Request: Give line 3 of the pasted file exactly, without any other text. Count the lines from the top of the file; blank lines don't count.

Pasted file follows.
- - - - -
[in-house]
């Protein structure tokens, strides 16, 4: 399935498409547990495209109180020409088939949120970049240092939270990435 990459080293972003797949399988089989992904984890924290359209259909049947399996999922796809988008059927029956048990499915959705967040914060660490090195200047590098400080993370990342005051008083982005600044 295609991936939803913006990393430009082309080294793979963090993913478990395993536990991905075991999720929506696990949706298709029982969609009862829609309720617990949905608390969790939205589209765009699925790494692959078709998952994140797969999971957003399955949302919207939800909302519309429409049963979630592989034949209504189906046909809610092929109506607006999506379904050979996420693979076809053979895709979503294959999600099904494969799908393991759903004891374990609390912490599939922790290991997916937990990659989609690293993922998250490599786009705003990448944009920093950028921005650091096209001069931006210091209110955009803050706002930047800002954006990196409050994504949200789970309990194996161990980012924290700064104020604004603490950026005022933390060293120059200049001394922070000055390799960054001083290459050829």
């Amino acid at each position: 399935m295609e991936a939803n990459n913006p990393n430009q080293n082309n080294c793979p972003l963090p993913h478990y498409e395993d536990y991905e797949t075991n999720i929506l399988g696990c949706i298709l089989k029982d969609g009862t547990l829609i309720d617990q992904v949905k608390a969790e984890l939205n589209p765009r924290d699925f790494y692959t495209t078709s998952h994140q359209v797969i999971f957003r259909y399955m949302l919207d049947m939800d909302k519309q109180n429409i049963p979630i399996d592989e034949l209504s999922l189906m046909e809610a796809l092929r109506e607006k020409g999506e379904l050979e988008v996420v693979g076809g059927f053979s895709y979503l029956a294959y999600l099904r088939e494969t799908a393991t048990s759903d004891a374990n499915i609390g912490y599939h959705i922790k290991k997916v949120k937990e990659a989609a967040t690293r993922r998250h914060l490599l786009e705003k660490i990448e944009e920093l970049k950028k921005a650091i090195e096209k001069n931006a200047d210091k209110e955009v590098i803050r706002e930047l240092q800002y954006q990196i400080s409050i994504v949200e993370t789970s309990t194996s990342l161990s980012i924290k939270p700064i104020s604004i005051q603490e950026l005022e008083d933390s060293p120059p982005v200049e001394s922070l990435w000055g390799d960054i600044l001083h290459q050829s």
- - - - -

């Amino acid at each position: 399935m295609e991936a939803n990459n913006p990393n430009q080293n082309n080294c793979p972003l963090p993913h478990y498409e395993d536990y991905e797949t075991n999720i929506l399988g696990c949706i298709l089989k029982d969609g009862t547990l829609i309720d617990q992904v949905k608390a969790e984890l939205n589209p765009r924290d699925f790494y692959t495209t078709s998952h994140q359209v797969i999971f957003r259909y399955m949302l919207d049947m939800d909302k519309q109180n429409i049963p979630i399996d592989e034949l209504s999922l189906m046909e809610a796809l092929r109506e607006k020409g999506e379904l050979e988008v996420v693979g076809g059927f053979s895709y979503l029956a294959y999600l099904r088939e494969t799908a393991t048990s759903d004891a374990n499915i609390g912490y599939h959705i922790k290991k997916v949120k937990e990659a989609a967040t690293r993922r998250h914060l490599l786009e705003k660490i990448e944009e920093l970049k950028k921005a650091i090195e096209k001069n931006a200047d210091k209110e955009v590098i803050r706002e930047l240092q800002y954006q990196i400080s409050i994504v949200e993370t789970s309990t194996s990342l161990s980012i924290k939270p700064i104020s604004i005051q603490e950026l005022e008083d933390s060293p120059p982005v200049e001394s922070l990435w000055g390799d960054i600044l001083h290459q050829s």